How To Make Sure Your Hiring Process Is Inclusive And Diverse
The impacts of having a diverse workforce are huge. According to McKinsey, companies with the most gender-diverse executive teams had 51% higher profit margins and 65% better return on equity than those with male-only leadership. And yet, only about 5% of Fortune 500 CEOs are female.
However, creating a diverse workforce can be challenging for hiring managers because they might not know where to start when it comes to recruiting candidates from underrepresented groups. But being inclusive in the hiring process doesn’t mean that you have to do more work or spend more time on recruitment — in fact, sometimes it could be just the opposite when you have a robust strategy in place.
What are the benefits of employing a Diverse Workforce?
The first step is understanding the importance of diversity in the workplace. Diversity can be defined as “the inclusion of different people or things within an organization”. This includes race, gender, sexual orientation, age, and many other factors. It also means having a variety of perspectives on how to solve problems that come up at work.
Hiring the best person for the job should always be priority number one, but there are many benefits to hiring people from different ethnic backgrounds or sexual orientations. Not only can diverse people provide your company with more creativity and ideas, but it also indicates strong positive values within your organization, which can only help attract the best talent.
A diversity of perspectives can also help you make better decisions about the products and services you offer, leading to increased revenue. We have some top tips below that you could follow to improve your hiring process and make it more inclusive.
What can you do to be Inclusive and Promote Diversity?
Make sure your job description is free from bias and includes all necessary qualifications and requirements. Job descriptions are designed to attract the best talent for the position and offer potential candidates all the information needed to understand if they have the right skills to apply for the job. Anything related to sex, sexual orientation, race, or ethnicity doesn’t belong in a job description.
Including a statement about diversity in the company’s mission statement is an excellent way to show your company is pro-equality and passionate about diversity and inclusion from the top down. Almost all candidates will check out a company’s website before interviewing there, which is a good way to create a great first impression.
Ensure that you have an equal ratio of men to women on your interview panel. It’s also worthwhile to have a mix of current employees at varying levels of seniority sit in on the interview, too. For example, someone who most recently did the job you’re hiring for or who has done it in the past, along with managers and other senior members of staff.
Consider all types of families when hiring, including single-parents, LGBTQ+ parents, carers, and guardians. Ask questions during interviews that allow candidates to talk about themselves and their families, ensuring to check yourself for conscious or unconscious bias as you go.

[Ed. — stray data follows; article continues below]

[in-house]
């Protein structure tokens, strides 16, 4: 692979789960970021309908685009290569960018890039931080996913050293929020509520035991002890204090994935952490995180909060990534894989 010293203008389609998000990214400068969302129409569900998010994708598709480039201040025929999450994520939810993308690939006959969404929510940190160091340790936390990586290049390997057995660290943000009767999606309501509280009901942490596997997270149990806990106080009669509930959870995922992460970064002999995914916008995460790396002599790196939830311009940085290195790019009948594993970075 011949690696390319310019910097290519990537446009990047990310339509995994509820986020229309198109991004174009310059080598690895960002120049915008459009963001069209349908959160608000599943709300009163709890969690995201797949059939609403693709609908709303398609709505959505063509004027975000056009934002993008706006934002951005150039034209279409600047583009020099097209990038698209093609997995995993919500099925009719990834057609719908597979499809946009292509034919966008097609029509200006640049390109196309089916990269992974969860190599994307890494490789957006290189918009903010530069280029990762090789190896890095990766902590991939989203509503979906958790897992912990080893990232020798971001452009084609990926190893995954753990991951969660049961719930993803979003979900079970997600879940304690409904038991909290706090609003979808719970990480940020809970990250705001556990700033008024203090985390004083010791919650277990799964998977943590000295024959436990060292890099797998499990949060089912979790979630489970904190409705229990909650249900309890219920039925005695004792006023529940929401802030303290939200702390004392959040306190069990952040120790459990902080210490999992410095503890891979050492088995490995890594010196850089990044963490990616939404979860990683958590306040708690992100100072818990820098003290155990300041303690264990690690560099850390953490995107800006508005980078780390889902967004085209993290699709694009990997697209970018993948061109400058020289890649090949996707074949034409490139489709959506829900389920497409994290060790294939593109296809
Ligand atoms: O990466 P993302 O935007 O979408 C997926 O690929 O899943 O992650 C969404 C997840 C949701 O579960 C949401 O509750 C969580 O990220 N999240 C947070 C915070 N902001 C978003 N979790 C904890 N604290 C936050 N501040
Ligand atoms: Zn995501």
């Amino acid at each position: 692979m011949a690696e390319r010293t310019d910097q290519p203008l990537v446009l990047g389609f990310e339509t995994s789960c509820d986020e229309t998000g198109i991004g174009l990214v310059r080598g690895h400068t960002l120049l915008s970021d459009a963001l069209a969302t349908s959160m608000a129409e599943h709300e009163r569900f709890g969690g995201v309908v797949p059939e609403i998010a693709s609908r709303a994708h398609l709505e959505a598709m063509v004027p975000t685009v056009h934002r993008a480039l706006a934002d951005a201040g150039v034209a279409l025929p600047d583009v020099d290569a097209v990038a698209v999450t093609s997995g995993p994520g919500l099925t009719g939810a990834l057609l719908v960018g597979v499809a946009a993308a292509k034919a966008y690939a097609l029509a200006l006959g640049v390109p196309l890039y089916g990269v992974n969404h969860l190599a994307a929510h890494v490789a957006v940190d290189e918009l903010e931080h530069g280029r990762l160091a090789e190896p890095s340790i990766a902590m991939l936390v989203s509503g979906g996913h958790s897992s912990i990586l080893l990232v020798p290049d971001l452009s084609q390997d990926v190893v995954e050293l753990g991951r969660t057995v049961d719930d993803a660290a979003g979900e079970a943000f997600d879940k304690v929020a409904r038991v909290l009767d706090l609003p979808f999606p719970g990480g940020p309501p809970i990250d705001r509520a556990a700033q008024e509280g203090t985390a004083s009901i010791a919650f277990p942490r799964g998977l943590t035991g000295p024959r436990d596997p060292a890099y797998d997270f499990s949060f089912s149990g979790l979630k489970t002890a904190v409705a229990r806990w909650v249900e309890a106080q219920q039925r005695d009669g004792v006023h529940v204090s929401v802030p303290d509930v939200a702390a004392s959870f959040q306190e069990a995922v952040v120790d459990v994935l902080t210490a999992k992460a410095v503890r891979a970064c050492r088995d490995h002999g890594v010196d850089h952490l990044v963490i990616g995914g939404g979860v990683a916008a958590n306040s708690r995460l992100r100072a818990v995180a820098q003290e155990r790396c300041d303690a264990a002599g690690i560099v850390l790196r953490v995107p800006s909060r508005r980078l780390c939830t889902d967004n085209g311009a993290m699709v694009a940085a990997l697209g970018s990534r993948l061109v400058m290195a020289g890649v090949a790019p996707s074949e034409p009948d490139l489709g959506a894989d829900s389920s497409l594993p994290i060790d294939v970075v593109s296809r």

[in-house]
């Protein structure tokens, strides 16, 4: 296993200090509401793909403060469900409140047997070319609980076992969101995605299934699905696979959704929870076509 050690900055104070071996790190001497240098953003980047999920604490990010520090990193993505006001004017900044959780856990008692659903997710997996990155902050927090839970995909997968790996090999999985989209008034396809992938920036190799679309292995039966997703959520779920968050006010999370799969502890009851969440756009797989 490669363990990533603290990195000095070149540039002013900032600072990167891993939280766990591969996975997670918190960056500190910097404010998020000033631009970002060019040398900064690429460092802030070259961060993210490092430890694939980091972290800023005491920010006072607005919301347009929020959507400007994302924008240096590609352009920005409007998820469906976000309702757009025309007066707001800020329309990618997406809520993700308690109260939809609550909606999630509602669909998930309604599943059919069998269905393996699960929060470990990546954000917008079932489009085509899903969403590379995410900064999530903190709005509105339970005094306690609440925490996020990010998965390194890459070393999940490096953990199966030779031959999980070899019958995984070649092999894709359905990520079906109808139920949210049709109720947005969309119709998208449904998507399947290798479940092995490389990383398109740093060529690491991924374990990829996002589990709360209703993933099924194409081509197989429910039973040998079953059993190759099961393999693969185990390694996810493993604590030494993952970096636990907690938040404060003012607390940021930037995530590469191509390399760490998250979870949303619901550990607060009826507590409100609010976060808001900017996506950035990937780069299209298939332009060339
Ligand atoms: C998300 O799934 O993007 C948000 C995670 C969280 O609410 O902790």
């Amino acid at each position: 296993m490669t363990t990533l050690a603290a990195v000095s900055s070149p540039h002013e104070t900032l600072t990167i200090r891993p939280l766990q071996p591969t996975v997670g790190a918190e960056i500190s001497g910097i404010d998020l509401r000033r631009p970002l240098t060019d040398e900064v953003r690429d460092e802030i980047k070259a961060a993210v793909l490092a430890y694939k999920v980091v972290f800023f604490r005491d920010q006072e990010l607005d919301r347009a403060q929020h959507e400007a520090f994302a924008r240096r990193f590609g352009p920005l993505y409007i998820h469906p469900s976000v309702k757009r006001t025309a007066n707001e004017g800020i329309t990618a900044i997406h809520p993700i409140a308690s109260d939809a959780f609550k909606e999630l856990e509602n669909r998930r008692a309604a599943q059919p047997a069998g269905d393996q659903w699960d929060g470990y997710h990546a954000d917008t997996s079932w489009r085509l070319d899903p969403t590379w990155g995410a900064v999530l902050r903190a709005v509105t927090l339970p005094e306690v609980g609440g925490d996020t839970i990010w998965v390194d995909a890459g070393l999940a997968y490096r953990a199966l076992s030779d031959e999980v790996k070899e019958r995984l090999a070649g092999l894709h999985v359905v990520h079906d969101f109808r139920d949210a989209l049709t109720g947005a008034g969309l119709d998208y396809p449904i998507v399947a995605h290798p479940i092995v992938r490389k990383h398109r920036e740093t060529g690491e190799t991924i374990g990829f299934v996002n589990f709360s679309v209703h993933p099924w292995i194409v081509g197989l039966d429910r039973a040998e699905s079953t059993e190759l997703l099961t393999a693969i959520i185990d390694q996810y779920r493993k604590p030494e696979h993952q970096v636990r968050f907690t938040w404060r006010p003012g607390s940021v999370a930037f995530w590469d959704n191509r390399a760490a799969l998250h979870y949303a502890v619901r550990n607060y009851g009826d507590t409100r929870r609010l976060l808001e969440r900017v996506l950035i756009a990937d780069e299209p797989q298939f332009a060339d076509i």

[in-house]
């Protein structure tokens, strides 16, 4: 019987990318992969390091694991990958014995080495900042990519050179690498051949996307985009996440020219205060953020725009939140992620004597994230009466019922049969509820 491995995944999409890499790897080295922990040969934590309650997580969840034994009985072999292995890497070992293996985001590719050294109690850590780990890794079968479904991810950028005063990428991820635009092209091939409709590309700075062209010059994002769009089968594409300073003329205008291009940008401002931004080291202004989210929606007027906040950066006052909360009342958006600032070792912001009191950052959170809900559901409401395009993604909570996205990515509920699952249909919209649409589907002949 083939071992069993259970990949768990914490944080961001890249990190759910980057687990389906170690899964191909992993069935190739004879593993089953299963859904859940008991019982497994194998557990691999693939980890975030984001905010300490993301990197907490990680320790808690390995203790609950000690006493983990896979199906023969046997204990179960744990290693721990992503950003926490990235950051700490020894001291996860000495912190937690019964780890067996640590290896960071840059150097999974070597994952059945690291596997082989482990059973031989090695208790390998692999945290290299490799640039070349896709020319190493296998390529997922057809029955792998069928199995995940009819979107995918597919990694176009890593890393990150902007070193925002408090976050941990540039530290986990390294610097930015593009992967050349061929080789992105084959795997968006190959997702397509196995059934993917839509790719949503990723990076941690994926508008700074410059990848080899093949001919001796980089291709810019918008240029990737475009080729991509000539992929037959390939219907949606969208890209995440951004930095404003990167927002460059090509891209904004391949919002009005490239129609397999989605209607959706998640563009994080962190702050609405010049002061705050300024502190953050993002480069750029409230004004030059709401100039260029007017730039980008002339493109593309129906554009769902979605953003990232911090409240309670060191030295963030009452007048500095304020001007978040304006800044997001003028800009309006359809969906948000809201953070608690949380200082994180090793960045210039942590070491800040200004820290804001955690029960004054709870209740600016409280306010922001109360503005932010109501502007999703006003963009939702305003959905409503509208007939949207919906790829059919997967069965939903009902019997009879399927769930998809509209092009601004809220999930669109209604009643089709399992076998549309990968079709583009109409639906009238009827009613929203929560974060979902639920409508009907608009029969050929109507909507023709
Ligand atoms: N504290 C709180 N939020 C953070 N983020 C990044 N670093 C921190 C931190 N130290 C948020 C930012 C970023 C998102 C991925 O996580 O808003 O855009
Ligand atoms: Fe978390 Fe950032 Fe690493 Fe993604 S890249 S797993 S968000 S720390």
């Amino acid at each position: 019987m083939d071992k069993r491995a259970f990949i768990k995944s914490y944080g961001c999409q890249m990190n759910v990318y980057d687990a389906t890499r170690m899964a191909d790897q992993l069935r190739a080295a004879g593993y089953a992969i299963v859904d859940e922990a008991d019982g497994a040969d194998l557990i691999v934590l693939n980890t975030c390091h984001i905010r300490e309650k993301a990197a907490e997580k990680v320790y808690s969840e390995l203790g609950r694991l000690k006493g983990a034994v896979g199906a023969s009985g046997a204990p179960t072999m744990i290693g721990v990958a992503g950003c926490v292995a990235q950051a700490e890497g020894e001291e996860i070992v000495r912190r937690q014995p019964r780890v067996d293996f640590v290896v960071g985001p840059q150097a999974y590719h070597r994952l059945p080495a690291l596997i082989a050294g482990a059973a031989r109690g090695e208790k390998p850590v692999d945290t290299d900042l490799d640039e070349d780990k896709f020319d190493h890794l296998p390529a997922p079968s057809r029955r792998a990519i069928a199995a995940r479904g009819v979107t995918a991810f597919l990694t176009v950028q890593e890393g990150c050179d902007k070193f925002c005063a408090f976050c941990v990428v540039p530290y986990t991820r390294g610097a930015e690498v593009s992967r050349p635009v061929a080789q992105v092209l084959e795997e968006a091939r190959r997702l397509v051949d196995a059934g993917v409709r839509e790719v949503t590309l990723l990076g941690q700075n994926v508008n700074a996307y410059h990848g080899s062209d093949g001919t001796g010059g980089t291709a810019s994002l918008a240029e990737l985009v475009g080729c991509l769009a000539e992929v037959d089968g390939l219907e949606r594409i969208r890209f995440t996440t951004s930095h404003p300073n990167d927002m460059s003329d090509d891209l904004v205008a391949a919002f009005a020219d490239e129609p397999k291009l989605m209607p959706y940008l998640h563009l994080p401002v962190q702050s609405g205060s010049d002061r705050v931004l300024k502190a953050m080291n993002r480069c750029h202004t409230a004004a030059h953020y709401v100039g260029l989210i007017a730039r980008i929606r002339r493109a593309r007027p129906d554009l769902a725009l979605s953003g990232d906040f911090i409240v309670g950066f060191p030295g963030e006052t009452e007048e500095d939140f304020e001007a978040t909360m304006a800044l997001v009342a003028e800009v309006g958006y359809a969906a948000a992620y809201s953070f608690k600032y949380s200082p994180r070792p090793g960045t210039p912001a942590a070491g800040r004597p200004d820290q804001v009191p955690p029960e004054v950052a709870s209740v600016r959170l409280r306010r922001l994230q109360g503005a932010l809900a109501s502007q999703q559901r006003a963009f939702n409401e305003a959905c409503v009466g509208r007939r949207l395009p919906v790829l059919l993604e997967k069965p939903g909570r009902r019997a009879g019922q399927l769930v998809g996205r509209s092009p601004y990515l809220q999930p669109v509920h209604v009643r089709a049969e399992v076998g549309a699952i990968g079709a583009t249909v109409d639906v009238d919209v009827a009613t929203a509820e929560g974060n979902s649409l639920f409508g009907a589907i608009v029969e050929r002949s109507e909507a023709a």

Alongside asking about family, you can ask candidates about their interests outside of work when interviewing them. By doing this, you’ll know if there is any common ground that could help build a rapport with them and create a sense of comfort when working together.
In general, be open-minded when interviewing people who don’t fit the “typical” mold for a particular position (e.g., someone with tattoos). Remember that a person’s “look” doesn’t define how well they can perform at a job. Their job history, interview presence, and professional references offer information you can use to assess their professional suitability.
To improve your hiring process using external sources, you could reach out to organizations like D&I Networking Group or The National Center for Women & Information Technology for help with making your hiring process more inclusive and diverse.
It’s also worth noting that now people are expecting a higher level of flexibility from future employers. Remote working, flexi-hours, and job share opportunities are also excellent ways to encourage people to apply who perhaps wouldn’t be able to work because of family or childcare commitments. By your company offering this flexibility, they can.
If you want to create an atmosphere where your employees feel valued and supported, it starts with making sure that they can bring their whole selves into the workplace. Ensure that job postings are clear and unbiased regarding who is welcome (inclusive) and what type of person fits best for this role (diverse); this should be a priority when writing them.
This diversity can also be reflected in your company’s mission statement or values, as well as ensuring there is an equal ratio between men and women on interview panels if possible. Lastly, be open-minded when interviewing and consider all types of families when hiring — single-parent families, LGBTQ+ parents — by asking questions during interviews that allow candidates to talk about themselves which will help guide whether they would fit well within your organization and within the team itself.
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Originally published at upstack.co on Oct 1, 2021, by Joanna Blomfield.